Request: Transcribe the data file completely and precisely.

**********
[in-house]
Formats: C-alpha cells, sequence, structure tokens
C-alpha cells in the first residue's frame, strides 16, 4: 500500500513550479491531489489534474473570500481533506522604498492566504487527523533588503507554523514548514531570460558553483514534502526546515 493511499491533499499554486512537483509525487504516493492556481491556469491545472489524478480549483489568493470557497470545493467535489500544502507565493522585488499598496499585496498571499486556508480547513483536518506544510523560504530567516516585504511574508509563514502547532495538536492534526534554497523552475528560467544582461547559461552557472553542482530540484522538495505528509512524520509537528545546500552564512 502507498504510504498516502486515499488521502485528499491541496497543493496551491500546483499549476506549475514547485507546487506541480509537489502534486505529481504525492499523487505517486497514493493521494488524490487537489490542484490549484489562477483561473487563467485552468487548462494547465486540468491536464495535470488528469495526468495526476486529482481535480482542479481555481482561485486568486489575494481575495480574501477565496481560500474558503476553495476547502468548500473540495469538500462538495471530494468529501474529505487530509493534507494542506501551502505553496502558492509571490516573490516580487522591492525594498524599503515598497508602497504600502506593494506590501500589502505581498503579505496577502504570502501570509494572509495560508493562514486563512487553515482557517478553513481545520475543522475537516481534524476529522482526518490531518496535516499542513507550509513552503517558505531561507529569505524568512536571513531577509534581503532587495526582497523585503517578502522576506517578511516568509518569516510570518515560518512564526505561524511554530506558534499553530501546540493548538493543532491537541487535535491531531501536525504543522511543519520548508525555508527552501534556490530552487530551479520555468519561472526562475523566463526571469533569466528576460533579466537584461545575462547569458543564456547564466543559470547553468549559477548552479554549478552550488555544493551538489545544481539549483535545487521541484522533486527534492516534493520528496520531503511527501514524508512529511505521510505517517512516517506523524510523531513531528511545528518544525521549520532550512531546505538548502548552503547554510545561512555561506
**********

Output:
[in-house]
Formats: C-alpha cells, sequence, structure tokens
C-alpha cells in the first residue's frame, strides 16, 4: 500500500513550479491531489489534474473570500481533506522604498492566504487527523533588503507554523514548514531570460558553483514534502526546515 493511499491533499499554486512537483509525487504516493492556481491556469491545472489524478480549483489568493470557497470545493467535489500544502507565493522585488499598496499585496498571499486556508480547513483536518506544510523560504530567516516585504511574508509563514502547532495538536492534526534554497523552475528560467544582461547559461552557472553542482530540484522538495505528509512524520509537528545546500552564512 502507498504510504498516502486515499488521502485528499491541496497543493496551491500546483499549476506549475514547485507546487506541480509537489502534486505529481504525492499523487505517486497514493493521494488524490487537489490542484490549484489562477483561473487563467485552468487548462494547465486540468491536464495535470488528469495526468495526476486529482481535480482542479481555481482561485486568486489575494481575495480574501477565496481560500474558503476553495476547502468548500473540495469538500462538495471530494468529501474529505487530509493534507494542506501551502505553496502558492509571490516573490516580487522591492525594498524599503515598497508602497504600502506593494506590501500589502505581498503579505496577502504570502501570509494572509495560508493562514486563512487553515482557517478553513481545520475543522475537516481534524476529522482526518490531518496535516499542513507550509513552503517558505531561507529569505524568512536571513531577509534581503532587495526582497523585503517578502522576506517578511516568509518569516510570518515560518512564526505561524511554530506558534499553530501546540493548538493543532491537541487535535491531531501536525504543522511543519520548508525555508527552501534556490530552487530551479520555468519561472526562475523566463526571469533569466528576460533579466537584461545575462547569458543564456547564466543559470547553468549559477548552479554549478552550488555544493551538489545544481539549483535545487521541484522533486527534492516534493520528496520531503511527501514524508512529511505521510505517517512516517506523524510523531513531528511545528518544525521549520532550512531546505538548502548552503547554510545561512555561506